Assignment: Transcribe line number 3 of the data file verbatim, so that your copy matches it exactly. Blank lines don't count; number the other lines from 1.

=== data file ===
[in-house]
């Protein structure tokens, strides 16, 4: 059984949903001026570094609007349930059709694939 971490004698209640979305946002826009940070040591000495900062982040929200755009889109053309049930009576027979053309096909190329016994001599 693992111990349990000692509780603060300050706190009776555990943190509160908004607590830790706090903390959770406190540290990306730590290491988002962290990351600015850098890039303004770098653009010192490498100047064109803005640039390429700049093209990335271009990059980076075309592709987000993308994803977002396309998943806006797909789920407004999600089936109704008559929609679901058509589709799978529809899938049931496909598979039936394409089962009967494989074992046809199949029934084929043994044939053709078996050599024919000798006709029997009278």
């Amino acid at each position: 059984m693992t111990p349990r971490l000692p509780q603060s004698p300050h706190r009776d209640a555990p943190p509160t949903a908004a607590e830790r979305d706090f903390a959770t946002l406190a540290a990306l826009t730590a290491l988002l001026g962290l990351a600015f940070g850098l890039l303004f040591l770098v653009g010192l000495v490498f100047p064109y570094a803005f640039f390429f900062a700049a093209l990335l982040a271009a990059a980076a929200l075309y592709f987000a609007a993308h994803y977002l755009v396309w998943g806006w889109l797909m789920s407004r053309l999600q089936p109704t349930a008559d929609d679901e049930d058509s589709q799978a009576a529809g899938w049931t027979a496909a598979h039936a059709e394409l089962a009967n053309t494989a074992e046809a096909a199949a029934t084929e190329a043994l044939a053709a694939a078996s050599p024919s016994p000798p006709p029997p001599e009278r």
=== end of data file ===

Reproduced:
């Amino acid at each position: 059984m693992t111990p349990r971490l000692p509780q603060s004698p300050h706190r009776d209640a555990p943190p509160t949903a908004a607590e830790r979305d706090f903390a959770t946002l406190a540290a990306l826009t730590a290491l988002l001026g962290l990351a600015f940070g850098l890039l303004f040591l770098v653009g010192l000495v490498f100047p064109y570094a803005f640039f390429f900062a700049a093209l990335l982040a271009a990059a980076a929200l075309y592709f987000a609007a993308h994803y977002l755009v396309w998943g806006w889109l797909m789920s407004r053309l999600q089936p109704t349930a008559d929609d679901e049930d058509s589709q799978a009576a529809g899938w049931t027979a496909a598979h039936a059709e394409l089962a009967n053309t494989a074992e046809a096909a199949a029934t084929e190329a043994l044939a053709a694939a078996s050599p024919s016994p000798p006709p029997p001599e009278r």